I am glad that Jay had a proper send-off in Japan with the fist bump to Tanahashi and the rousing ovation from the crowd in Osaka. That moment was the start of his face turn, and Finlay attacking him solidified it, as he was left to fend for himself without the numbers of BC behind him. I didn’t think he needed more beyond this match to close the NJPW STRONG loophole. However, with NJPW’s working relationships with IMPACT Wrestling, and Eddie Kingston’s home promotion of AEW, will there be lingering threats to tie up or simply Switchblade-shaped tatters left in the fabric of NJPW?

What’s Next

  • Jay White: First Japan. Now all of New Japan. Will he find loopholes? What about the metaphorical Molotov Cocktail that Finlay just smashed over Jay’s head? We’re just going to have to sit and wait because you know The Catalyst of Professional Wrestling does his best to always dictate the pace of everything. When he’s ready, he’ll resurface. 
  • Eddie Kingston: Kingston gets to keep his toe in the Forbidden Door as a fan favorite in NJPW STRONG. As for the AEW and independent side, keep your eyes on POST Wrestling for all the great folks who cover those promotions.  
  • David Finlay Part II: He’s heading back to Japan, but with this new, edgier, angrier tear, does he still fit into Hontai? Or could we see him defecting to a group like STRONG STYLE? Or possibly get his own group in STRONG instead? Where does this version of Finlay want to be?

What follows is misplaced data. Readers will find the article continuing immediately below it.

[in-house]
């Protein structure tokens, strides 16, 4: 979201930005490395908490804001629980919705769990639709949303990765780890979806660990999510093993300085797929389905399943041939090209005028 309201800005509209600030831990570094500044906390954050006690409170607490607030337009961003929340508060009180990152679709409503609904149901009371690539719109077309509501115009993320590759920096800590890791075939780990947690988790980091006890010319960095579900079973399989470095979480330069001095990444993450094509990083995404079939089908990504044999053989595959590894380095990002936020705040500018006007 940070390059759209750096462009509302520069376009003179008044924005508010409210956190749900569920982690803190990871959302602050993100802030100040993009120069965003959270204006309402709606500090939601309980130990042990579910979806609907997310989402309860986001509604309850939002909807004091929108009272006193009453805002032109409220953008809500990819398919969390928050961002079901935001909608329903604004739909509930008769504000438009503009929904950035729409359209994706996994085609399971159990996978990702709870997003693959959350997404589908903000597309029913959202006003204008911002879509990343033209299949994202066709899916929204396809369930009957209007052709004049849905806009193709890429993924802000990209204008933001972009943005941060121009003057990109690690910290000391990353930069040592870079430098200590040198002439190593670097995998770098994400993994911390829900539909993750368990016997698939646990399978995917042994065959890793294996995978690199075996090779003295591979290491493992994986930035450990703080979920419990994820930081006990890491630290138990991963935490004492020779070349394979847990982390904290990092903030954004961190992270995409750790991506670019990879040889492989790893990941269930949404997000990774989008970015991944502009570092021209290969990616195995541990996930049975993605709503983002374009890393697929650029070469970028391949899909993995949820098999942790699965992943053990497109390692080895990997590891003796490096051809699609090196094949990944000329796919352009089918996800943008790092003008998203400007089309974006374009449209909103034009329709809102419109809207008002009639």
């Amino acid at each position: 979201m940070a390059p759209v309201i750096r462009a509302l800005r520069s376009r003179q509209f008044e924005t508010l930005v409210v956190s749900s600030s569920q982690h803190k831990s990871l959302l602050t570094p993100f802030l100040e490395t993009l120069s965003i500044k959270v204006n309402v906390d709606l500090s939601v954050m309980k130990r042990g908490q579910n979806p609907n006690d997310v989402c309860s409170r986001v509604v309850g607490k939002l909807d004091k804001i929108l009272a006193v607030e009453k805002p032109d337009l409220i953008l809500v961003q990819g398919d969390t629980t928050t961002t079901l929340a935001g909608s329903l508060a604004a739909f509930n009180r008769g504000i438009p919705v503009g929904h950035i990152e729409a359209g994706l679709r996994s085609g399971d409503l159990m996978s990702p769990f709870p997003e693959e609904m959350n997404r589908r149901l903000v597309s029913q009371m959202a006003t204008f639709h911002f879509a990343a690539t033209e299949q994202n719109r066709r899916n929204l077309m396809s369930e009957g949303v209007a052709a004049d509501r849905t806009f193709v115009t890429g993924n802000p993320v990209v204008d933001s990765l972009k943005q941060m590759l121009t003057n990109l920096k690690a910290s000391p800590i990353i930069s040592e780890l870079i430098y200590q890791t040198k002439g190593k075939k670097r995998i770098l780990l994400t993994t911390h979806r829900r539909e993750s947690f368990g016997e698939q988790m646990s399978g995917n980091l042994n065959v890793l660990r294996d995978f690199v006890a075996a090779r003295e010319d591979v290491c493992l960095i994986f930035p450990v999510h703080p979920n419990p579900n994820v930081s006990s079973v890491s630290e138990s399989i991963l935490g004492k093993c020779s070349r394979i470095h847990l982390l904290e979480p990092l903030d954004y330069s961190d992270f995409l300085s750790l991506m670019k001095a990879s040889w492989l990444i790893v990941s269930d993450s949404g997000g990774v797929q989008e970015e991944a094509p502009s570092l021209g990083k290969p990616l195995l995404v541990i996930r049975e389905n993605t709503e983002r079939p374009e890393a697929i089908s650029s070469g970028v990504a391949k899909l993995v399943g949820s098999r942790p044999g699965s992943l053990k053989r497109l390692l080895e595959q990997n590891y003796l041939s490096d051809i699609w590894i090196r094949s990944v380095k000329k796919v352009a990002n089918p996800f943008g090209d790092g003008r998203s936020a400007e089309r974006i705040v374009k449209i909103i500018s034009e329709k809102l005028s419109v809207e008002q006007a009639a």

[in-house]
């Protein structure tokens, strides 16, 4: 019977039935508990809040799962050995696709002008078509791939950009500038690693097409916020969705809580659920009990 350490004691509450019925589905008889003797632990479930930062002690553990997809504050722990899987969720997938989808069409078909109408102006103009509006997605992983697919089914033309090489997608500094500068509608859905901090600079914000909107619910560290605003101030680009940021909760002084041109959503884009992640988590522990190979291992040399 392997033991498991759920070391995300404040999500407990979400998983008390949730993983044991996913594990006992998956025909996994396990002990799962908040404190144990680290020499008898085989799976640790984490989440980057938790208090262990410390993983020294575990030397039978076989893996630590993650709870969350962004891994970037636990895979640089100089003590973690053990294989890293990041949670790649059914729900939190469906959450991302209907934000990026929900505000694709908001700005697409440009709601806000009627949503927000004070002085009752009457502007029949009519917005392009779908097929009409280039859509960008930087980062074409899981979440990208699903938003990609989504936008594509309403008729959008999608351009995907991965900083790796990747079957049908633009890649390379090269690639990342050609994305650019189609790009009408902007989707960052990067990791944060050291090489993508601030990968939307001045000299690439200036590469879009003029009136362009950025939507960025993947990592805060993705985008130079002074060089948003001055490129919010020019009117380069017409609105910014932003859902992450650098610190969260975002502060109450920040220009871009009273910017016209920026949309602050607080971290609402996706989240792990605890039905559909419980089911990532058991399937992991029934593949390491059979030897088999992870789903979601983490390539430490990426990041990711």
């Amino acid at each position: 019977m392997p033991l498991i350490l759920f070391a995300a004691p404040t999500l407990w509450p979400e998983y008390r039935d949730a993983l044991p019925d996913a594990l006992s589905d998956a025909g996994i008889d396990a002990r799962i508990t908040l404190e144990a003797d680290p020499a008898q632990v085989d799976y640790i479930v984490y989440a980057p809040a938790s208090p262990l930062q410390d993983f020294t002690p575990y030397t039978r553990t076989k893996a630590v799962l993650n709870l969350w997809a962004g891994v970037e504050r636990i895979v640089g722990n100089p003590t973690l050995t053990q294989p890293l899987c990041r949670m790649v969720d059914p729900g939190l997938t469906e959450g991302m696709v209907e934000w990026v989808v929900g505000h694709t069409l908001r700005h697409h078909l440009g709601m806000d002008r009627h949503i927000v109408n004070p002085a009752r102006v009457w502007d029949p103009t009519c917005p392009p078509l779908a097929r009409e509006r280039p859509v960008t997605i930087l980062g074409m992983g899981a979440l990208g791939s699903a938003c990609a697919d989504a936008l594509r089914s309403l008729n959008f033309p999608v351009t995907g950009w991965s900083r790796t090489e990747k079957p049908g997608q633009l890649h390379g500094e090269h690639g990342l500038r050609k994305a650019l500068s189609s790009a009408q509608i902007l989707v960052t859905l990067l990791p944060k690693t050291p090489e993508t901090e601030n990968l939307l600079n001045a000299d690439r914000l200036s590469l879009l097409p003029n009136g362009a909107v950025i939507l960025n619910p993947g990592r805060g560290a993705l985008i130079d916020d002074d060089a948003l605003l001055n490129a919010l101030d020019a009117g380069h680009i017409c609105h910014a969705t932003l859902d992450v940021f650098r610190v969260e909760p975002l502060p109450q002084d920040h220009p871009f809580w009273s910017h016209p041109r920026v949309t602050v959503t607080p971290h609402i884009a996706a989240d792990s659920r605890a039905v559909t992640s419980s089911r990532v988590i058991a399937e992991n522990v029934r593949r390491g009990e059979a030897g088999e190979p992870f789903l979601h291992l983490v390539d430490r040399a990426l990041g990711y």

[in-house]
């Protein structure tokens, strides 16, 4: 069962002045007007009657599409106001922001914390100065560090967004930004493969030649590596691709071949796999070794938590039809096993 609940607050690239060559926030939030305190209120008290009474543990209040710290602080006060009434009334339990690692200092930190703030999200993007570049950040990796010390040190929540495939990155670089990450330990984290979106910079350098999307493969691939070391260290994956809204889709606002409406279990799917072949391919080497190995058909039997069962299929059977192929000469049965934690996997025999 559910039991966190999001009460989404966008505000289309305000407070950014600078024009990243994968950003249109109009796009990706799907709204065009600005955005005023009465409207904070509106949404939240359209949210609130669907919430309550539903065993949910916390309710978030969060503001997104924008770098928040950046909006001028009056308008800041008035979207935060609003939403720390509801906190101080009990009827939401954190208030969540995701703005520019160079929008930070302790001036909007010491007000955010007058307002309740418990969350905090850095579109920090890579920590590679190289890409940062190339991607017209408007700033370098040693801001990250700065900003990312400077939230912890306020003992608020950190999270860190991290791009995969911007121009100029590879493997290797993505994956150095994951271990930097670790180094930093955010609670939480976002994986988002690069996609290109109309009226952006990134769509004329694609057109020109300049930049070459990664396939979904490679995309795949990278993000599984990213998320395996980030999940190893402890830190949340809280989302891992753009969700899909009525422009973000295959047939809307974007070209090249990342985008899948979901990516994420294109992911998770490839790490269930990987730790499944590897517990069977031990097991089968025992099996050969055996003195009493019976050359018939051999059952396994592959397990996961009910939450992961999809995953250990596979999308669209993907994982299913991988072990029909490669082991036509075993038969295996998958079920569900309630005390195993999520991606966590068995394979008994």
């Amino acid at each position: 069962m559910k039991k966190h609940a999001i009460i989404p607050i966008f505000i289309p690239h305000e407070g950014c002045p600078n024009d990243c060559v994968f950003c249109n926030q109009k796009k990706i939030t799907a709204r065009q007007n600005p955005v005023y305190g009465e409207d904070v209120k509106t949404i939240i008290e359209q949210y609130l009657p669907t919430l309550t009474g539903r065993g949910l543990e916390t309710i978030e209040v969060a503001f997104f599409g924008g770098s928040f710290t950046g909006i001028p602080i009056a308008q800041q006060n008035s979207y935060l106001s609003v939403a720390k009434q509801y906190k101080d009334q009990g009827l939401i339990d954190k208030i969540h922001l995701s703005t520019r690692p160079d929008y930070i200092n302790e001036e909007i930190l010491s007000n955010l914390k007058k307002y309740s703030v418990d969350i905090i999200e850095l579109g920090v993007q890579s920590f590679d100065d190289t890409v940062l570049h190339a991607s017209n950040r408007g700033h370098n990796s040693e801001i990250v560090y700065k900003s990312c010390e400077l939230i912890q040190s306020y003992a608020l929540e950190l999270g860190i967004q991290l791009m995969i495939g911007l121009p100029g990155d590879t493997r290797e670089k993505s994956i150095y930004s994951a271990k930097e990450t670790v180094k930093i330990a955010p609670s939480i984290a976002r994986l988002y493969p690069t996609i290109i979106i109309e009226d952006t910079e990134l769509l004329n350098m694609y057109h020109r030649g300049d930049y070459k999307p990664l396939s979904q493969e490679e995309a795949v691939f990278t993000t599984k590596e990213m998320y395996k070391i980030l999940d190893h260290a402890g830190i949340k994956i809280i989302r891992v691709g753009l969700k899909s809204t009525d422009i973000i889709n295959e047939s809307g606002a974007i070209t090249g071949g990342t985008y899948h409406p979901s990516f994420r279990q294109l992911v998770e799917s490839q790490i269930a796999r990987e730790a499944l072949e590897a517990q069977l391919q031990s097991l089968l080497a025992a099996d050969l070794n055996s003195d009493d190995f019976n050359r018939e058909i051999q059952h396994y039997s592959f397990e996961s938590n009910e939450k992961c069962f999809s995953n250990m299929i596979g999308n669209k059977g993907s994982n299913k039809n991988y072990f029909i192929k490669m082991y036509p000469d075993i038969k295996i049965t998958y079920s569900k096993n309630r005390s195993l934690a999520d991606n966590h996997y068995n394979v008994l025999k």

‘Filthy Rules’ Singles Match (1/30): Tom Lawlor defeated Homicide (16:22) – via Referee Stoppage 

A Bloodsport approach with no ropes and MMA gloves, yet a fantastically filthy twist with plenty of weapons around and underneath the ring. I know it’s a street fight, but I really cackled at the sight of a door being brought out from under the ring. I should have expected it, especially because they tend to break cleaner than tables, but I always get concerned when items in matches utilize the guard railing as a bolster because, unlike Japan, the front rows of seats are usually rather close OR there is a lack of ring crew, so they slide all over the place. 

I enjoyed the trash-talking by Lawlor to the commentary team. It was a fun match, but again, the ladder head butt drop gave me flashbacks of KENTA/Tanahashi. I was surprised at the distinct lack of Team Filthy involvement, which given the stipulations, could have made the match a little more chaotic in a good way. I liked the referee stoppage, but I wish the match was a smidge shorter, given the 45-minute show delay. 

What’s Next

  • Tom Lawlor: I’m sure his NJPW dance card will remain full in the months to come. Team Filthy are one of the most beloved parts of NJPW STRONG. I’m hoping that Lawlor sitting out of the NJC means he’s coming back for the G1 this year. Looking forward to seeing which Mania Week shows he crops up at. 

NJPW World Television Championship (1/15): Zack Sabre, Jr © defeated Clark Connors (14:06) – via submission/arm bar